There are as many Real Estate agents as there are lawyers in Costa Rica.  Everyone is selling property or knows someone that is selling property including your taxi driver or maid.  Real Estate is a lucrative business in Costa Rica.  The problem is that not all of these real estate agents are looking out for your best interest in fact many of them are not.

It is very easy to buy a piece of property in Costa Rica if you have the cash to do so but it is not as easy to sell your property if you decide you have bought in the wrong location.  Everyone has a “deal” that isn’t going to last if you don’t sign the contract right now but beware of those people because often times what they are selling you has an elevated price tag above what the market value is.

There are good and honest realtors but it is not likely you will find them yourself.  The dishonest and bad realtors seem to do the most advertising to sucker someone into buying something often times without even seeing it and this is bad news.

There is ONE company that I know of in Costa Rica that represents only the buyers and look out for their best interests and not the sellers.  In the states it is common to find “buyers brokers” but this is a new thing to Costa Rica. If you can find a realtor to look out for YOUR best interest and not that of the seller you will win hands down.

This particular company mentioned above is located in San Jose but has property all over the country.  They are good Christian people that genuinly care that you find the right home for you and not just that you find a home.  For more information about this company and other reputable realtors that can help you find your own little piece of paradise, email us and we will be happy to pass your contact information on to them.


Suspected property fraud

Reported in AM Costa Rica by Garland M. Baker
An amazing scam unfolded in Costa Rica in the past two weeks. Events surprised the buyer as well as the owner of a unique beach view property.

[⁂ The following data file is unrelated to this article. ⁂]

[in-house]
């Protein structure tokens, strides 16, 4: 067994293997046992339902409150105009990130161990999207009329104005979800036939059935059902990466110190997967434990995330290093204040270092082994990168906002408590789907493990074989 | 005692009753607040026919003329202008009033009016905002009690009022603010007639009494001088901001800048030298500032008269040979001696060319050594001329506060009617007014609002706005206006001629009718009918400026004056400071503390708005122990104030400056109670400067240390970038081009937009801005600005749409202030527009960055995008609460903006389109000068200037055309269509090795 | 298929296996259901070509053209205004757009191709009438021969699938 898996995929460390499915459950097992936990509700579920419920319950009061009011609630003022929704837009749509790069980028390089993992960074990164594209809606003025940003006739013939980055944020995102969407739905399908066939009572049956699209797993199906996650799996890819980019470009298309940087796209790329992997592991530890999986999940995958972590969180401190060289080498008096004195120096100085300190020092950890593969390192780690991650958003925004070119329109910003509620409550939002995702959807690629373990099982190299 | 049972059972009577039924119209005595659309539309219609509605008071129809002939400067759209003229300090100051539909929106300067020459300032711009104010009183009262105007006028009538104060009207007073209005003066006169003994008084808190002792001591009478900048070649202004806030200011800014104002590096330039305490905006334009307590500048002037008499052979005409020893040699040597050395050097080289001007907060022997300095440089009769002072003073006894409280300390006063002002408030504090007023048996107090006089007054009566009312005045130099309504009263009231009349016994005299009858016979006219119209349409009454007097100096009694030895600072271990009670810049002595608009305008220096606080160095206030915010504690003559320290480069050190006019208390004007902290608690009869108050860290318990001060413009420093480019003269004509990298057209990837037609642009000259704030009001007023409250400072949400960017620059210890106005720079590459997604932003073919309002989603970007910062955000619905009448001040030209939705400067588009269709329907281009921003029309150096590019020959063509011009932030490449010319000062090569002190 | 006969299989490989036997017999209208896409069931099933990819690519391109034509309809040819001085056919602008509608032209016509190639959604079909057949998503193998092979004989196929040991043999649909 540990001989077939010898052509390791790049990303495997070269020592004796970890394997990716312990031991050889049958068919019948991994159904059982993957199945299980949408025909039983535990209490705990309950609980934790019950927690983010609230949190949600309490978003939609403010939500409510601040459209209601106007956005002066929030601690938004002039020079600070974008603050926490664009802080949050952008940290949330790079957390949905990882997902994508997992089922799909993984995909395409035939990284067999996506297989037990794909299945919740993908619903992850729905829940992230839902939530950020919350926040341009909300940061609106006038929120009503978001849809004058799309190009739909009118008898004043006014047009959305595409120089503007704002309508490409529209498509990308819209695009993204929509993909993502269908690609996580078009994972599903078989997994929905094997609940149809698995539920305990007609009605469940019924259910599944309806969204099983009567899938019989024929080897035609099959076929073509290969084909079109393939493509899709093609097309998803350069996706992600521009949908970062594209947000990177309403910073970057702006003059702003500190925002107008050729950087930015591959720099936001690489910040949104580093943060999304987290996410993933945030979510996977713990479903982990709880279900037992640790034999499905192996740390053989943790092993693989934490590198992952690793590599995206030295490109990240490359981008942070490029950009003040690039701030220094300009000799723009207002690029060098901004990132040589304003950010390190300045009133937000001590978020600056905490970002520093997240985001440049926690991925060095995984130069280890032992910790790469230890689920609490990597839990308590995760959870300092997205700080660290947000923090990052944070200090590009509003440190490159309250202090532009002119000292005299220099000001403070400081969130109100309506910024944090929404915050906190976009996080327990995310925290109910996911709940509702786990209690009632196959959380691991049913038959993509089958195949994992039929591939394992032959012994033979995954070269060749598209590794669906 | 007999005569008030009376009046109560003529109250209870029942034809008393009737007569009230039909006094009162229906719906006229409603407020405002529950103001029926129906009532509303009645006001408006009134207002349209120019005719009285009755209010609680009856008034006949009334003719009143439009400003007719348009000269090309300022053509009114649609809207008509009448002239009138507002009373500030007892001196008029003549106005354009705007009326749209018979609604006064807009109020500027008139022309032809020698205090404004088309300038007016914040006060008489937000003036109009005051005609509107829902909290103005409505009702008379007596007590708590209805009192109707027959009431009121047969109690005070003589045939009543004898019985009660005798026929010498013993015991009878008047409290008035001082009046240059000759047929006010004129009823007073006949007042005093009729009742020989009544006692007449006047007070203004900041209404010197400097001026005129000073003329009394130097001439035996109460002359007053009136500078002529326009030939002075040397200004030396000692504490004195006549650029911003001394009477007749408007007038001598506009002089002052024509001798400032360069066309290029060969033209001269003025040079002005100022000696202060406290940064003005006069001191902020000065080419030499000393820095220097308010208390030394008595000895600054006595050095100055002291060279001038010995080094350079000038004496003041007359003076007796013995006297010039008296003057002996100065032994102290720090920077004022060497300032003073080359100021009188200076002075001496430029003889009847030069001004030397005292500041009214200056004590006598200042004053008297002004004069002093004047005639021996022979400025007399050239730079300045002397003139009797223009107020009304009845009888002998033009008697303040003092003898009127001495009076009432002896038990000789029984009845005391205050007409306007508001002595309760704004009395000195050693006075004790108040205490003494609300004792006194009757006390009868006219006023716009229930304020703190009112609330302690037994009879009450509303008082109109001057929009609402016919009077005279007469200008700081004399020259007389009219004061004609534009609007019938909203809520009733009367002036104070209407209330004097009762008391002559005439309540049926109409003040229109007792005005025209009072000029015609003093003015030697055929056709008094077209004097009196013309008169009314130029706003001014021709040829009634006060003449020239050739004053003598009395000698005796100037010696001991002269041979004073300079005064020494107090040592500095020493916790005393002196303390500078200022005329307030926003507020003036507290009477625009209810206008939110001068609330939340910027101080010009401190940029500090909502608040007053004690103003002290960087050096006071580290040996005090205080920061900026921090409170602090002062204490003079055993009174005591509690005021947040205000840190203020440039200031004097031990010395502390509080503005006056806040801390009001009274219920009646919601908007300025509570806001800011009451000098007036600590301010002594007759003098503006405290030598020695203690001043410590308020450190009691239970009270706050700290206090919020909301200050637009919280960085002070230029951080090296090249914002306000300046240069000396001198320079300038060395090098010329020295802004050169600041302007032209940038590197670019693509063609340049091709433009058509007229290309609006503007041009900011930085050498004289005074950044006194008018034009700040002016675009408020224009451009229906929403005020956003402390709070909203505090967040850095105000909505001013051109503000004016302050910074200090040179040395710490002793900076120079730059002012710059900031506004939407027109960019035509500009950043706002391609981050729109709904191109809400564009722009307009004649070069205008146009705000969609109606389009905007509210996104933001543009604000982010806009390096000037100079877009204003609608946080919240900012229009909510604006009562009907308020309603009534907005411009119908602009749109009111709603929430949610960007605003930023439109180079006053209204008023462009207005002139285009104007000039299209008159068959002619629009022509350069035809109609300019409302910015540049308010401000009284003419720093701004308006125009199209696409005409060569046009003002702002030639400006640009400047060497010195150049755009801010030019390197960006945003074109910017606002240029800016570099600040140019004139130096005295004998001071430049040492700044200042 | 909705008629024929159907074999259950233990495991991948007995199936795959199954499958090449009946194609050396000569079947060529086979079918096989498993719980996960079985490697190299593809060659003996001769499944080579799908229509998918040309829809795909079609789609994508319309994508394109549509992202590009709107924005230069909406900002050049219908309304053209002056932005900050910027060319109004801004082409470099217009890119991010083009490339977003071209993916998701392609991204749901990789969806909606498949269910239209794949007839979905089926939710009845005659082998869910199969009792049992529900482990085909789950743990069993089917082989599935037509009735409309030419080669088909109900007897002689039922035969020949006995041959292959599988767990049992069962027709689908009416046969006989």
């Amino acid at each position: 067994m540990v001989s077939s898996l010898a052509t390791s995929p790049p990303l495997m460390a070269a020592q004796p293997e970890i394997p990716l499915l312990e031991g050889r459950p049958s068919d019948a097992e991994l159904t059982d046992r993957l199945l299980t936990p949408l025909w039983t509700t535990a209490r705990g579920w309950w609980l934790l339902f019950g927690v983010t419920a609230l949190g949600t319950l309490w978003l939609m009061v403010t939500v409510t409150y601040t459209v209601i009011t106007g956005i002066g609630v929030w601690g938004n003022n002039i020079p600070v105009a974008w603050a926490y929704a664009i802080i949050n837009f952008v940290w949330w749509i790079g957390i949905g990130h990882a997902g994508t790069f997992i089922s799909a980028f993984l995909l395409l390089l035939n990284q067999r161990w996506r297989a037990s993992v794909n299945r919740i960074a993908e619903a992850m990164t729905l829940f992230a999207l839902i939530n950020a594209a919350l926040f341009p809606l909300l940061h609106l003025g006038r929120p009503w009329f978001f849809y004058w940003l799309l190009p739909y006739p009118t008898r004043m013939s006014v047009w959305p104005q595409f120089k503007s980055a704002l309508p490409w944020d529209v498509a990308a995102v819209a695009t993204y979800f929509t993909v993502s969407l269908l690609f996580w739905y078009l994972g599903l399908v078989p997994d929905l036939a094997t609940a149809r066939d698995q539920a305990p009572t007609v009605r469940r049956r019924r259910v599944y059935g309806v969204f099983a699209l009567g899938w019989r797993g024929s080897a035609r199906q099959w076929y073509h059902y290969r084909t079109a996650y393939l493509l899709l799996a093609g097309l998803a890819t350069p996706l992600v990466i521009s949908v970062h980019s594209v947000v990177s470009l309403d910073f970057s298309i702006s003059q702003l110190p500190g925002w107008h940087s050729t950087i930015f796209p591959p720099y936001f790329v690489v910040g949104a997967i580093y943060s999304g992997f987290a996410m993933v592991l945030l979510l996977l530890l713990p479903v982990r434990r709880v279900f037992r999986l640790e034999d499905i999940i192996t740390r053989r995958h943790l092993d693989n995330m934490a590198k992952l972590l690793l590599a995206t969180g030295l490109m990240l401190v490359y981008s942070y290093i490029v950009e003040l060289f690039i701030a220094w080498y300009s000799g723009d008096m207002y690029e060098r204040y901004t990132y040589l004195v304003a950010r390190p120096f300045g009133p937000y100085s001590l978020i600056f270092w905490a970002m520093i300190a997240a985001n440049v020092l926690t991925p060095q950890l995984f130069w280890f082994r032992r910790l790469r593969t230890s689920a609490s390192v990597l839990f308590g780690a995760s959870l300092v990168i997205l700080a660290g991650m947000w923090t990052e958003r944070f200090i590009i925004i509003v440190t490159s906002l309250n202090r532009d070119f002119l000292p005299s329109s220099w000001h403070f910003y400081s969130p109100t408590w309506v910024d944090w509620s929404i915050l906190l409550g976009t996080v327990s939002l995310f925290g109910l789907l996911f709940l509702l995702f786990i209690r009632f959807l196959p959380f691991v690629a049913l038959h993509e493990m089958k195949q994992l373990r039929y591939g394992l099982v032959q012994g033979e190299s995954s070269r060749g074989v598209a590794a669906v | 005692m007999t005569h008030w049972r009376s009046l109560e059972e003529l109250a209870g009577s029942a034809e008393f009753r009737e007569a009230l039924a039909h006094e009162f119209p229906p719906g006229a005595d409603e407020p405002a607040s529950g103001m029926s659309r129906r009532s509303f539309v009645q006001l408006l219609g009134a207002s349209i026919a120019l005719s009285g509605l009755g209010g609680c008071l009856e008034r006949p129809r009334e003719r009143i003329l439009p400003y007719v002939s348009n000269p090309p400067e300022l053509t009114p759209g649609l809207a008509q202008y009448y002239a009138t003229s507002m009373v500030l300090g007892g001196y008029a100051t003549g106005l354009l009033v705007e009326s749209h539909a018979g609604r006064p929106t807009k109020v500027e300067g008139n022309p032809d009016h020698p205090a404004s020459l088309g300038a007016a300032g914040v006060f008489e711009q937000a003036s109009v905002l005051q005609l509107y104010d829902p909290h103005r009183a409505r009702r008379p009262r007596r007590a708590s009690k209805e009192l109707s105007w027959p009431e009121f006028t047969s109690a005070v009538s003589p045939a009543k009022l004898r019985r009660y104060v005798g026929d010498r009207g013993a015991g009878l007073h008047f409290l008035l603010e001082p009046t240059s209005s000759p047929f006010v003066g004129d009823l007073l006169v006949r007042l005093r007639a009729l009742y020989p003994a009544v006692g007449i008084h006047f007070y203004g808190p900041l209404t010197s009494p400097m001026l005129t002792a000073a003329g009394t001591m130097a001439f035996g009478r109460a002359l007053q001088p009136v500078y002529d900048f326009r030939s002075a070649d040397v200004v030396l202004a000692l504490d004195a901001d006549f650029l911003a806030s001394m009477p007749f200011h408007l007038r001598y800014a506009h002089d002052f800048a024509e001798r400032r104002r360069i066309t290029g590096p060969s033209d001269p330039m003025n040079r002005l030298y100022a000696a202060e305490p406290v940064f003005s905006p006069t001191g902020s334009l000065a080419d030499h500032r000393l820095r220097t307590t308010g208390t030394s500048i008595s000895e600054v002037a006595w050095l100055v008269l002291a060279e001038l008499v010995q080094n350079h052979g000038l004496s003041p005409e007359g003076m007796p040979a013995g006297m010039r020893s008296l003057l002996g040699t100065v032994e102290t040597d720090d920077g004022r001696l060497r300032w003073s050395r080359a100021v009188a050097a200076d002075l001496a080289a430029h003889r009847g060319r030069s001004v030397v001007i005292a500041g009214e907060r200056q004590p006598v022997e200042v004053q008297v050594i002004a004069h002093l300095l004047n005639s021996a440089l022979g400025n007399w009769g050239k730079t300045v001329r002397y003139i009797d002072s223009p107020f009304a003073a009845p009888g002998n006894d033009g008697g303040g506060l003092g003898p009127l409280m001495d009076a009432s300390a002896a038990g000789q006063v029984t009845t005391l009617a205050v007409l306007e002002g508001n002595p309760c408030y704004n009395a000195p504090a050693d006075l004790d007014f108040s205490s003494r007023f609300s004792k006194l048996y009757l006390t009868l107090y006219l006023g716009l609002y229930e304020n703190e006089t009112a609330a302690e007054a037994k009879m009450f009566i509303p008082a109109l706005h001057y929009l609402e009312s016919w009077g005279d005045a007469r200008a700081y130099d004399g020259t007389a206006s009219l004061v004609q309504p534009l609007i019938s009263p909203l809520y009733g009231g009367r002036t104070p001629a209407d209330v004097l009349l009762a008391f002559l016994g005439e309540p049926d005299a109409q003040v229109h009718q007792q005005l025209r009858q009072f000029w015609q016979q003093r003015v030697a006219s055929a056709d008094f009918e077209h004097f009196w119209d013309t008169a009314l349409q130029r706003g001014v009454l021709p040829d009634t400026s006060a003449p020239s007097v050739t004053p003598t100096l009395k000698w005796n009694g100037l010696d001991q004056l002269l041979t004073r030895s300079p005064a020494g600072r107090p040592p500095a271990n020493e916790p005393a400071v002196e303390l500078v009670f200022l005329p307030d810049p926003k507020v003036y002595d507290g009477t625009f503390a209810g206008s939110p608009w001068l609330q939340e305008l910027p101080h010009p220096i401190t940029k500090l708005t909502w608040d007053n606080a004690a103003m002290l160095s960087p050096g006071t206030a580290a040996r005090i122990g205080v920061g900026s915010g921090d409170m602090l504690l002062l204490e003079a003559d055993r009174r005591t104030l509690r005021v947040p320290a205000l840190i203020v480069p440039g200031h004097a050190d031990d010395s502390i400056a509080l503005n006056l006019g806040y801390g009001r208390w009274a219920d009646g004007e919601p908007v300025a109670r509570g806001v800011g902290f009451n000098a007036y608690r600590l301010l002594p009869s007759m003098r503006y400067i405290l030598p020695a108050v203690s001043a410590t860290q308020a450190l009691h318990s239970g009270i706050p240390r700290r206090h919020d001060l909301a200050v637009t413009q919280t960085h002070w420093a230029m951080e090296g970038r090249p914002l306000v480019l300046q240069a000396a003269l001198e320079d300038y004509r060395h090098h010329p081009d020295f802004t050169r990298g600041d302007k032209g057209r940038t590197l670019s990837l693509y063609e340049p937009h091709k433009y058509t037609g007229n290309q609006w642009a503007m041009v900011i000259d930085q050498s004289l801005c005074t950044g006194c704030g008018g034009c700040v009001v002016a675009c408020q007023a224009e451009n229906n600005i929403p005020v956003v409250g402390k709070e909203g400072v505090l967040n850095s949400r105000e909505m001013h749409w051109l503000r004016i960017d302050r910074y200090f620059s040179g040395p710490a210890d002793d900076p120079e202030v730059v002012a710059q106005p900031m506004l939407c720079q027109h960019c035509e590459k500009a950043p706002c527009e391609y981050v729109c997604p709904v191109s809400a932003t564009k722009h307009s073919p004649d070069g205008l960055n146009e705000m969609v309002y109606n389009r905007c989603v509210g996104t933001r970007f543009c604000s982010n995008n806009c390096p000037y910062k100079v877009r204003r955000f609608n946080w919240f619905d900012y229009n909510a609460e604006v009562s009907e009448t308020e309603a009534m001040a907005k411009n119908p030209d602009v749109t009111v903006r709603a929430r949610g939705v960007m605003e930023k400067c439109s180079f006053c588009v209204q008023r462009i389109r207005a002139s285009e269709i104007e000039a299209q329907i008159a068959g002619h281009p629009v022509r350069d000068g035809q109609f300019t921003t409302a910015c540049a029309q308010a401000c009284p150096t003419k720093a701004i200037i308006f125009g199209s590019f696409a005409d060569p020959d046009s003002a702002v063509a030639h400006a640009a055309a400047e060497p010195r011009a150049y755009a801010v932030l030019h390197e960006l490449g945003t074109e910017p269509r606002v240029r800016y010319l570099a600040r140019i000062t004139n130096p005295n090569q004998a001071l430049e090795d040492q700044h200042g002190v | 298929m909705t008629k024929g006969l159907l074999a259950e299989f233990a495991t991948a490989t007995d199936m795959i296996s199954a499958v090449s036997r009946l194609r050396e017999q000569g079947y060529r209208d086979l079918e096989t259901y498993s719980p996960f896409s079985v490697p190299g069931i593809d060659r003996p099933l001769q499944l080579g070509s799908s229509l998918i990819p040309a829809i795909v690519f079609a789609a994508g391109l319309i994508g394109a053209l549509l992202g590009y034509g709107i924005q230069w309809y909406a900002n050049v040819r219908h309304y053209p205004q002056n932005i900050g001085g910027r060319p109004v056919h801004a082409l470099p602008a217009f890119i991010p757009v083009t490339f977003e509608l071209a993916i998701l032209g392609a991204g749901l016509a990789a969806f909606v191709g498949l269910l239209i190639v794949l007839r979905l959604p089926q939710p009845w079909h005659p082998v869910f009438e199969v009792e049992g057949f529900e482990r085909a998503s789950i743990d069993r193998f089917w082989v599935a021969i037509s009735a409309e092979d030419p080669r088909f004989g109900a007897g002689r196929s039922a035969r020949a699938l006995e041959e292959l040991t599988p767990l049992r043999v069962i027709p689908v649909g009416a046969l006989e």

Quick thinking and a nearly unknown legal maneuver locked and saved the property before the Registro Nacional closed Friday even though the institution again refused to take immediate administrative action in a suspected property fraud case.

The purchasers did not know they were buying something the true owner had no intention of selling. The intermediaries involved would have received millions in the transaction. Where the money would have gone is anyone’s guess. Scammers are scheming, crafty, aggressive and malicious people.

The intermediaries involved may not have even been aware of the manipulation in the property registry — thus they could have been innocent third parties. They were asking enough money for the excellent parcel not to send up warning flags. However, they were anxious to close the deal and wanted their money. In itself, this is not strange. Most agents and brokers push hard. They were constantly warning that other buyers were interested in the deal.

However, a California consultant to the would-be buyers with many years experience in Costa Rica did his due diligences at the national registry and read between the lines.

The paperwork looked corrrect, but there were some filings over the past months regarding powers of attorneys that led the consultant to ask the intermediaries for original documents. They agreed but did not produce them.

Powers of attorneys end with the death of the maker, unless given by stockholders in a corporation or shareholders in a limited company.